Immune-related Adverse Events from Immune Checkpoint Inhibitor Therapy

Publication Date: November 1, 2021

Key Points

Key Points

  • Immunotherapy has revolutionized the treatment of many different types of cancers.
  • Immune checkpoint inhibitors (ICPi) targeting cytotoxic T-lymphocyte-associated antigen-4 (CTLA-4), programmed cell death-1 (PD-1), and PD ligand 1 (PD-L1) work by preventing the receptors and ligands from binding to each other, thereby disrupting signaling so that T-cells can recognize and attack cancer cells. They are currently the standard of care in the treatment of several cancers, including a variety of solid-organ and hematological malignancies.
  • The use of ICPis is rising exponentially, with approximately 40% of patients with cancer in the United States in 2019 eligible for treatment with ICPis.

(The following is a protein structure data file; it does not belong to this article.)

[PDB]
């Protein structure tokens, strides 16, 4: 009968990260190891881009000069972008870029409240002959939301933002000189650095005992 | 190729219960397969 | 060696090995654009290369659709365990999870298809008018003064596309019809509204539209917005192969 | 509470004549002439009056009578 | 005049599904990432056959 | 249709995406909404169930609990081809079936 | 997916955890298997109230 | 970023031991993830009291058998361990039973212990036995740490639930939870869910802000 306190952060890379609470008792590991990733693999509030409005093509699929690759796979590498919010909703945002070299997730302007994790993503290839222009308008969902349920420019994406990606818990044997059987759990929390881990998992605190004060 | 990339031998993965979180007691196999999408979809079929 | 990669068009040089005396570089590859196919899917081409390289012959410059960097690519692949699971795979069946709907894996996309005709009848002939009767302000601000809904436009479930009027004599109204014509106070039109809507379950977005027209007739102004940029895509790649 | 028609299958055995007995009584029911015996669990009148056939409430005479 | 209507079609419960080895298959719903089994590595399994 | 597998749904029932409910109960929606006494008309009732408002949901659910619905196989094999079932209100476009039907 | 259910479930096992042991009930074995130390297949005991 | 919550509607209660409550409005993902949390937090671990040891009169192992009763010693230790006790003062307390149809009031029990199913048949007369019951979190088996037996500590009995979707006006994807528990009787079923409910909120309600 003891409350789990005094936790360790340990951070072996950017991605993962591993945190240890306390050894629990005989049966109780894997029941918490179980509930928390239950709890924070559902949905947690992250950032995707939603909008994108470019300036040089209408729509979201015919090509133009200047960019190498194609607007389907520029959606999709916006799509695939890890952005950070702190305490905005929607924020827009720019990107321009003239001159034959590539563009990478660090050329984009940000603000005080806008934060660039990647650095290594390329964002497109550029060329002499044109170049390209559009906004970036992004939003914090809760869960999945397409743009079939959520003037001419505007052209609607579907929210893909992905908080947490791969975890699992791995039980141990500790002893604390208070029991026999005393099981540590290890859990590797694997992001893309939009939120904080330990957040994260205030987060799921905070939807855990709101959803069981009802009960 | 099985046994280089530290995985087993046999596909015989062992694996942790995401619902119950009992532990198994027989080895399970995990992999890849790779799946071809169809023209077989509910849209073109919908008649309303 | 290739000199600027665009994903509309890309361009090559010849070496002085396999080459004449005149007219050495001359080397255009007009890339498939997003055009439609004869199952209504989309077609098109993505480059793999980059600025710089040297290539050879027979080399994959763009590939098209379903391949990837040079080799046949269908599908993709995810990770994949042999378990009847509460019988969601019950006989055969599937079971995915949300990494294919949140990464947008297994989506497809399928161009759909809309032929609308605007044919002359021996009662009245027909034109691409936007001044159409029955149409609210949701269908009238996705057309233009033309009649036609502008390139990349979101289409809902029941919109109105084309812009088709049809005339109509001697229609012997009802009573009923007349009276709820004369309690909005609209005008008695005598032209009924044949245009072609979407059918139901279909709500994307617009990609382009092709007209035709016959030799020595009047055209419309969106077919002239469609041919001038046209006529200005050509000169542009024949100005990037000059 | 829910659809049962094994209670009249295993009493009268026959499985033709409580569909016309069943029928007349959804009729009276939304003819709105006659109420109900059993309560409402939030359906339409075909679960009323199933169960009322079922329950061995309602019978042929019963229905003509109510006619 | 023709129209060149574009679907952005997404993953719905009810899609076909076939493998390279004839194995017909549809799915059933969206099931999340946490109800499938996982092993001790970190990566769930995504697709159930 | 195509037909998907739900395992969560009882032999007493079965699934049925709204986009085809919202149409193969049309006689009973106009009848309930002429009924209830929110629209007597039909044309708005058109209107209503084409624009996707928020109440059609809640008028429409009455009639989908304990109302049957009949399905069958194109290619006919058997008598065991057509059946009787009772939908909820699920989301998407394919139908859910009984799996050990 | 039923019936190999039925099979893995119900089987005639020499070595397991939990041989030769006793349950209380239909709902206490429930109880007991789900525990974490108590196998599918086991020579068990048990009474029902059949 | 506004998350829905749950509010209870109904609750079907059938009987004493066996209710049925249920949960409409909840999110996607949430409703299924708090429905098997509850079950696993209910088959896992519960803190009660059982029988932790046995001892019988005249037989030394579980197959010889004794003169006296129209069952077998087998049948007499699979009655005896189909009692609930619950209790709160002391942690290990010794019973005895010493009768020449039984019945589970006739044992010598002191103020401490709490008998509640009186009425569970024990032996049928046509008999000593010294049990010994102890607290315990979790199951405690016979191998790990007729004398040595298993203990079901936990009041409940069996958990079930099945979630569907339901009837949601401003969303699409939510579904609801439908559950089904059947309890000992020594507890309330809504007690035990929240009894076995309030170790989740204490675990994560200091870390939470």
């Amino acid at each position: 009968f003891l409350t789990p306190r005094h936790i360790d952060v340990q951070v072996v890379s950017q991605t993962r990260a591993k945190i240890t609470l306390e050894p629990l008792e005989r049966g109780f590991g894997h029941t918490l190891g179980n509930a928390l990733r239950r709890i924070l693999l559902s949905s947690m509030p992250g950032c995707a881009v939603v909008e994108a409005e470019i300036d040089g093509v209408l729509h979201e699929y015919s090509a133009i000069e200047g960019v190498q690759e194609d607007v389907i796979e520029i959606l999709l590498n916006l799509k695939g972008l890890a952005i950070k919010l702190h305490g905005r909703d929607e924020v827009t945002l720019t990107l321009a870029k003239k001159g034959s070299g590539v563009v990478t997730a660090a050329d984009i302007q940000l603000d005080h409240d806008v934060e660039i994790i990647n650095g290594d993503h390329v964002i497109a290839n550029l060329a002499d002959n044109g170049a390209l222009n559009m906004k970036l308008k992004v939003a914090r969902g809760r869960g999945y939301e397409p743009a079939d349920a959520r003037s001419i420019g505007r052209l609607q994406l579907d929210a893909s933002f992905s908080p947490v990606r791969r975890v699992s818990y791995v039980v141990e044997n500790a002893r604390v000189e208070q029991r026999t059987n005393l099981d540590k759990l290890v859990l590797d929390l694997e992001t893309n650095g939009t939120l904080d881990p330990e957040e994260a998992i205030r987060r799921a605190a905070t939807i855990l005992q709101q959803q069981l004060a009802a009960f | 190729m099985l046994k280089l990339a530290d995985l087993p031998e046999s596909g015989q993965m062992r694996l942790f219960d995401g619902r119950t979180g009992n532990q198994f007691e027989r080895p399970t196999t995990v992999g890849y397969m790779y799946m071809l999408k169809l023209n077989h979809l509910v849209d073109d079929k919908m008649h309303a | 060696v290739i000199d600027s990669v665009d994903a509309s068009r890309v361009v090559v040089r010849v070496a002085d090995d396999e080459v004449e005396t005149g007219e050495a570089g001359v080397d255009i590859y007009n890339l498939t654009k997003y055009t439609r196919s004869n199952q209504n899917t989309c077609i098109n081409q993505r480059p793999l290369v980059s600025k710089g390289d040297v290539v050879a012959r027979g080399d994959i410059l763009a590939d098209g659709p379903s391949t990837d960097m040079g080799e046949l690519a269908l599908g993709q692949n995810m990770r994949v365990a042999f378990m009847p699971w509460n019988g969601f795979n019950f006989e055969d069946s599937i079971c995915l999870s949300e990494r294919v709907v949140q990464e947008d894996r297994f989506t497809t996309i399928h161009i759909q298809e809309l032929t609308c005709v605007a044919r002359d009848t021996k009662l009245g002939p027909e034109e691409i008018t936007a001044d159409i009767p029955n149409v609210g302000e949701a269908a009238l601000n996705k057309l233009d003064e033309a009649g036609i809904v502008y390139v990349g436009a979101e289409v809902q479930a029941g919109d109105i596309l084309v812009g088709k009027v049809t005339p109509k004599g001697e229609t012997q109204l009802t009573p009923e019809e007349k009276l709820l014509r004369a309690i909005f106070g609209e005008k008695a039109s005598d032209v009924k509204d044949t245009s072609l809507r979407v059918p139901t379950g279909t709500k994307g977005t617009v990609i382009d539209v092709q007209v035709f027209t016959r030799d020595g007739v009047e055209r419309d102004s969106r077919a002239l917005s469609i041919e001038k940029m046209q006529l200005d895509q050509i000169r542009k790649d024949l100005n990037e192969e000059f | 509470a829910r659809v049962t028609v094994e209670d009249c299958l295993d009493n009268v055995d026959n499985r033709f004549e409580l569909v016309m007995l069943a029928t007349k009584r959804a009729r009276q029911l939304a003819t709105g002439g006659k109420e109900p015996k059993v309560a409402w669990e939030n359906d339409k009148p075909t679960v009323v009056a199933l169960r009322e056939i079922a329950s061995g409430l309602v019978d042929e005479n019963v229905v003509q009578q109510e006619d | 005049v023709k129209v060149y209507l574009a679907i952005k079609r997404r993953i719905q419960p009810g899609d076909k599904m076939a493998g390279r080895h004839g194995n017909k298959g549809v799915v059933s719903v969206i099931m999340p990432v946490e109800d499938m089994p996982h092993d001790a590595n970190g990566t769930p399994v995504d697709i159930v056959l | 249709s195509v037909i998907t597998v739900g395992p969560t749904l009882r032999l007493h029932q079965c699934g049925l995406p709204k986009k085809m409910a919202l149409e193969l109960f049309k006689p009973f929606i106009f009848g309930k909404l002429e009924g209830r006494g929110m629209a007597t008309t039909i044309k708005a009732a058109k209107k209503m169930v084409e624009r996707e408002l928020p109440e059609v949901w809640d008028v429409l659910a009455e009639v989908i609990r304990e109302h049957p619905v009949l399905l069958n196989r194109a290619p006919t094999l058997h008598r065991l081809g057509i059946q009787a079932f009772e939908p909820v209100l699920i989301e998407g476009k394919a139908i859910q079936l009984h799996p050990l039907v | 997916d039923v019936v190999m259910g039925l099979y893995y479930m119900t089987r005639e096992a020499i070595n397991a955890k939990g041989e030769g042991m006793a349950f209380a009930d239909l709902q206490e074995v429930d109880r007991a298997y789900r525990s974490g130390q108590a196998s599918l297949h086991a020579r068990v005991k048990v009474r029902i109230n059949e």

• Immune checkpoint blockade therapy is associated with a spectrum of side effects that is quite different from other systemic therapies such as cytotoxic chemotherapy.
    • Moderate to severe immune-related adverse events (irAEs) may be associated with life-threatening declines in organ function and quality of life, and fatal outcomes have been reported.

Key Recommendations

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Treatment

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